Guns KO South Africa's sporting image



It wasn't exactly the thrill boxing fans were hoping for when South Africa's middleweight champion, Simon Maseko, and his English opponent, Warren Stowe, both hit the canvas at the same time in round seven at a Cape Town arena on Sunday. The men were floored by a hail of bullets, not punches.

Television viewers around the world watched in amazement as boxers and spectators alike dived for cover when gunmen blasted the ticket table during a robbery attempt at the Guguletu sports centre. A cashier was killed instantly just 30 feet from the ring. A ricochet bullet grazed the leg of a boxing trainer. Four robbers then fled the scene empty-handed amid the pandemonium.

The attack brought an abrupt end to the fight, shock to international television audiences and cries of outrage from South Africans tired of the violent crime which has given their country the reputation as the most dangerous place in the world outside a war zone.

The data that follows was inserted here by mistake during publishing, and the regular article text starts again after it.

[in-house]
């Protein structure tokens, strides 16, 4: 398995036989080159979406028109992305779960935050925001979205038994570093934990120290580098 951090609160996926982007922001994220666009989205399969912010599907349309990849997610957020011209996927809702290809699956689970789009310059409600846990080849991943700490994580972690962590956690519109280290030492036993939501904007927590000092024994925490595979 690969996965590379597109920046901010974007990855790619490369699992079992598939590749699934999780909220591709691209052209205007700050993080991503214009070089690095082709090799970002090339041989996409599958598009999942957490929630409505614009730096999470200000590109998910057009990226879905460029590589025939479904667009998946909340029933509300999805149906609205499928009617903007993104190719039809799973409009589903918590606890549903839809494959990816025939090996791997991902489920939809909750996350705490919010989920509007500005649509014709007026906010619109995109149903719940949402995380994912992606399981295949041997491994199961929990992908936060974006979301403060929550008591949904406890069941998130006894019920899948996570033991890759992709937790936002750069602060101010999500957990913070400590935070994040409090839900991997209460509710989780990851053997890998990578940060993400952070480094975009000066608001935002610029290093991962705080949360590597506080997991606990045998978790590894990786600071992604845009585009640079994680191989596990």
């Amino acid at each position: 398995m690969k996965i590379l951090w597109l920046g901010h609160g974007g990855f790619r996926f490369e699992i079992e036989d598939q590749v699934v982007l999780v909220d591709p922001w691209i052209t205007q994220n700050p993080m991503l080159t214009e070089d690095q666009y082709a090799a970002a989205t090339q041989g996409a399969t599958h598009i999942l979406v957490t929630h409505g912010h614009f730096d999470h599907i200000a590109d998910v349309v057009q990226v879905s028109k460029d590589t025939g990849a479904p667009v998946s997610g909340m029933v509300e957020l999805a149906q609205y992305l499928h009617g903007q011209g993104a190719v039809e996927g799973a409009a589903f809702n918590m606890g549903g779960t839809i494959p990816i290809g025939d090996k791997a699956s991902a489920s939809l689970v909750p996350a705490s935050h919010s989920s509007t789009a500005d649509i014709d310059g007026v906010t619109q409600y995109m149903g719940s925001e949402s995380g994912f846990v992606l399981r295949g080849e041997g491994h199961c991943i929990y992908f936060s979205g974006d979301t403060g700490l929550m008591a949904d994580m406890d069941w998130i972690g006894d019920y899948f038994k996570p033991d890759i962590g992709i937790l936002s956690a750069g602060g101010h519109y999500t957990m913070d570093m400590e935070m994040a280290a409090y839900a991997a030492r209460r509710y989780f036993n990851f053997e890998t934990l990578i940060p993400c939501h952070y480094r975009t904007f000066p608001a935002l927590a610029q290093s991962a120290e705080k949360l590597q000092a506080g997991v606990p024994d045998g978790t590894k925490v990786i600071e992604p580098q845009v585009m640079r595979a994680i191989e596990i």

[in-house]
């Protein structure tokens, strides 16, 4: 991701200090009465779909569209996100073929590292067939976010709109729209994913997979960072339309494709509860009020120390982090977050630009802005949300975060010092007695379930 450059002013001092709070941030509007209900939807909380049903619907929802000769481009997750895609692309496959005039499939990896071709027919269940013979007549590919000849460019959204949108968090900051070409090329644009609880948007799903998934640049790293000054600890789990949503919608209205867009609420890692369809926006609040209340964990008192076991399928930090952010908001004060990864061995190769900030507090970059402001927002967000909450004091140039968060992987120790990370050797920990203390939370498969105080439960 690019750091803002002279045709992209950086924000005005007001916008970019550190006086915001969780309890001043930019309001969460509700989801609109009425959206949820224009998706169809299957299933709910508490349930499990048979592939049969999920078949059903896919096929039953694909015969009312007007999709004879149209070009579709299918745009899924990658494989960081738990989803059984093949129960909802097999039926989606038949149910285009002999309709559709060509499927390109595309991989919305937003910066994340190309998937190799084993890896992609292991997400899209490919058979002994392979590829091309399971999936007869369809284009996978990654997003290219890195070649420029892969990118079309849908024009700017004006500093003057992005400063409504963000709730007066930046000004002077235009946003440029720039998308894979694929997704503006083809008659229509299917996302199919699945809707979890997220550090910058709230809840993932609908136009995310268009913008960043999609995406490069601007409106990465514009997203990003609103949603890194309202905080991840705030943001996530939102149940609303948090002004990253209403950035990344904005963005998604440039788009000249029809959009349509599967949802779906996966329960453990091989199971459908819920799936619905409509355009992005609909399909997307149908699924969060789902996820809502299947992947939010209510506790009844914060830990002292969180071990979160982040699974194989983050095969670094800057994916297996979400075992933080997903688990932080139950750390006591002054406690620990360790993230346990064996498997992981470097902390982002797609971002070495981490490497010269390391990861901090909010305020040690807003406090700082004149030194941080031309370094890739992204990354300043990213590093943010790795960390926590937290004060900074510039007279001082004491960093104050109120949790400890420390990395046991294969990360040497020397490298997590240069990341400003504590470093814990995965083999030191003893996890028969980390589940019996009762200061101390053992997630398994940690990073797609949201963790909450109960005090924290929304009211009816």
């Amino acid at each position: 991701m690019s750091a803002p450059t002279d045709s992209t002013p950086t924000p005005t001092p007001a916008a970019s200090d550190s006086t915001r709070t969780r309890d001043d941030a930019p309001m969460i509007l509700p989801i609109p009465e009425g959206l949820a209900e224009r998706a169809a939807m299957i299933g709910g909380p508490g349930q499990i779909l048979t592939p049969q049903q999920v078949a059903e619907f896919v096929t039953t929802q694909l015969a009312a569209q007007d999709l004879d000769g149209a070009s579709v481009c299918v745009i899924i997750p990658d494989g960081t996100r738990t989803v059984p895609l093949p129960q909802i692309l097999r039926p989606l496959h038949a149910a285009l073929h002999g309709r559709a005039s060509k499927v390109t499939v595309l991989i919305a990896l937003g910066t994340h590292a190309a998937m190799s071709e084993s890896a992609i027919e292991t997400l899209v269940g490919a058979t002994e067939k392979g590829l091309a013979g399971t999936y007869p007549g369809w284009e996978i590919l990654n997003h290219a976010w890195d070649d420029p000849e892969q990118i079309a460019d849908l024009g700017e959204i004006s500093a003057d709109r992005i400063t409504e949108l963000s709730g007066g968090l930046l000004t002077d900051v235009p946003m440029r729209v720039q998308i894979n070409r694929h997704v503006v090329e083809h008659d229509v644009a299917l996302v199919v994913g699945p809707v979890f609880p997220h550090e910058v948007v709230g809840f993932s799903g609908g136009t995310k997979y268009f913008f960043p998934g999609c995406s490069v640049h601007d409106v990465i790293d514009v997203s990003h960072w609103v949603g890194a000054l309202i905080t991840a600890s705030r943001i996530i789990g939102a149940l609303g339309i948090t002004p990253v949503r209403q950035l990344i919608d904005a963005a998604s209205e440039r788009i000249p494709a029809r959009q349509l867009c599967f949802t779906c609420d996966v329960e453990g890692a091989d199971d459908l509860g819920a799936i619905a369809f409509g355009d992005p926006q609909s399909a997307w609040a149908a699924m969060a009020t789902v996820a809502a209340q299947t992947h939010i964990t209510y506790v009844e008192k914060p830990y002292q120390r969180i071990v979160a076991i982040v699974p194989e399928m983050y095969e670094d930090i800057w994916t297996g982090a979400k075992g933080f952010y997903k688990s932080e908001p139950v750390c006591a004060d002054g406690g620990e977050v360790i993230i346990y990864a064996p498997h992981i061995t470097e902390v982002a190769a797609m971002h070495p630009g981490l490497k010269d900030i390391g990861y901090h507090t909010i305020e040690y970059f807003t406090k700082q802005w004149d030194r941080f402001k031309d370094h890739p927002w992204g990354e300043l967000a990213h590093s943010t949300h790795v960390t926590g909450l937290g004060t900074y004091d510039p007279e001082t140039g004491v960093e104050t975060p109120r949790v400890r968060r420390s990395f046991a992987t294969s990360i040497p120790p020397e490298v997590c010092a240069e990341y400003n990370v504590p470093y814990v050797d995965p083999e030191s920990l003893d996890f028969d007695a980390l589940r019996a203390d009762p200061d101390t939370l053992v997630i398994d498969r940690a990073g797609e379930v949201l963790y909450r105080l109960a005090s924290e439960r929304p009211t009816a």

According to government figures, a serious crime is committed in South Africa every 17 seconds, more than 50 people are murdered every day and there is a robbery every six minutes. Whereas political violence once dominated the country's headlines, now newspapers carry dozens of stories every day about murder, violent car hijackings, armed robberies, child abuse and wife-beatings. Many people, both black and white, live behind locked doors as virtual prisoners to their fear of crime.

Within the high walls and razor wire that surround houses in Johannesburg's plush white suburbs, crime is the standard topic of dinner party conversations, while in many black townships and squatter camps, residents shun gangs that terrorise their neighbourhoods.

The perceived failure of President Nelson Mandela's government to combat crime was a key platform of parties both to the left and right on the political spectrum during local elections this month. While fighting crime also tops the agenda of Mr Mandela's African National Congress, the President says lawlessness is the legacy of apartheid and cannot be resolved overnight.